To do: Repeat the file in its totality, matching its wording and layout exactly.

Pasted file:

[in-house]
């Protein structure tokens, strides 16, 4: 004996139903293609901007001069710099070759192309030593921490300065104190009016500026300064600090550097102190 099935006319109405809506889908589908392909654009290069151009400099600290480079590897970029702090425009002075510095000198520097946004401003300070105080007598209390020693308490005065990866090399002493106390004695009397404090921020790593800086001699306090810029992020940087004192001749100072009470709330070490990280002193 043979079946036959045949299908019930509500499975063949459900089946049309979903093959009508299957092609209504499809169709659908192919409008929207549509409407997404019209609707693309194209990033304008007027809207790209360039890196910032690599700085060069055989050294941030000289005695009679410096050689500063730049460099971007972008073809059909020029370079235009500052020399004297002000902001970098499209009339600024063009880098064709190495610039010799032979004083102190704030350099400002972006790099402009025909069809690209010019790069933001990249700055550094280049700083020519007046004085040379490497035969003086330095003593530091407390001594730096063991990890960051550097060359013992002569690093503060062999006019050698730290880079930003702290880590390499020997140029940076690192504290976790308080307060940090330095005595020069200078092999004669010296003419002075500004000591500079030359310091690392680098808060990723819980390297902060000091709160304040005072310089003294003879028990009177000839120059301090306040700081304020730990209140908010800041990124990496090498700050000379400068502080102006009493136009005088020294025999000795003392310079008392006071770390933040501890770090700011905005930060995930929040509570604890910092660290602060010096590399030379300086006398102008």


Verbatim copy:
[in-house]
């Protein structure tokens, strides 16, 4: 004996139903293609901007001069710099070759192309030593921490300065104190009016500026300064600090550097102190 099935006319109405809506889908589908392909654009290069151009400099600290480079590897970029702090425009002075510095000198520097946004401003300070105080007598209390020693308490005065990866090399002493106390004695009397404090921020790593800086001699306090810029992020940087004192001749100072009470709330070490990280002193 043979079946036959045949299908019930509500499975063949459900089946049309979903093959009508299957092609209504499809169709659908192919409008929207549509409407997404019209609707693309194209990033304008007027809207790209360039890196910032690599700085060069055989050294941030000289005695009679410096050689500063730049460099971007972008073809059909020029370079235009500052020399004297002000902001970098499209009339600024063009880098064709190495610039010799032979004083102190704030350099400002972006790099402009025909069809690209010019790069933001990249700055550094280049700083020519007046004085040379490497035969003086330095003593530091407390001594730096063991990890960051550097060359013992002569690093503060062999006019050698730290880079930003702290880590390499020997140029940076690192504290976790308080307060940090330095005595020069200078092999004669010296003419002075500004000591500079030359310091690392680098808060990723819980390297902060000091709160304040005072310089003294003879028990009177000839120059301090306040700081304020730990209140908010800041990124990496090498700050000379400068502080102006009493136009005088020294025999000795003392310079008392006071770390933040501890770090700011905005930060995930929040509570604890910092660290602060010096590399030379300086006398102008």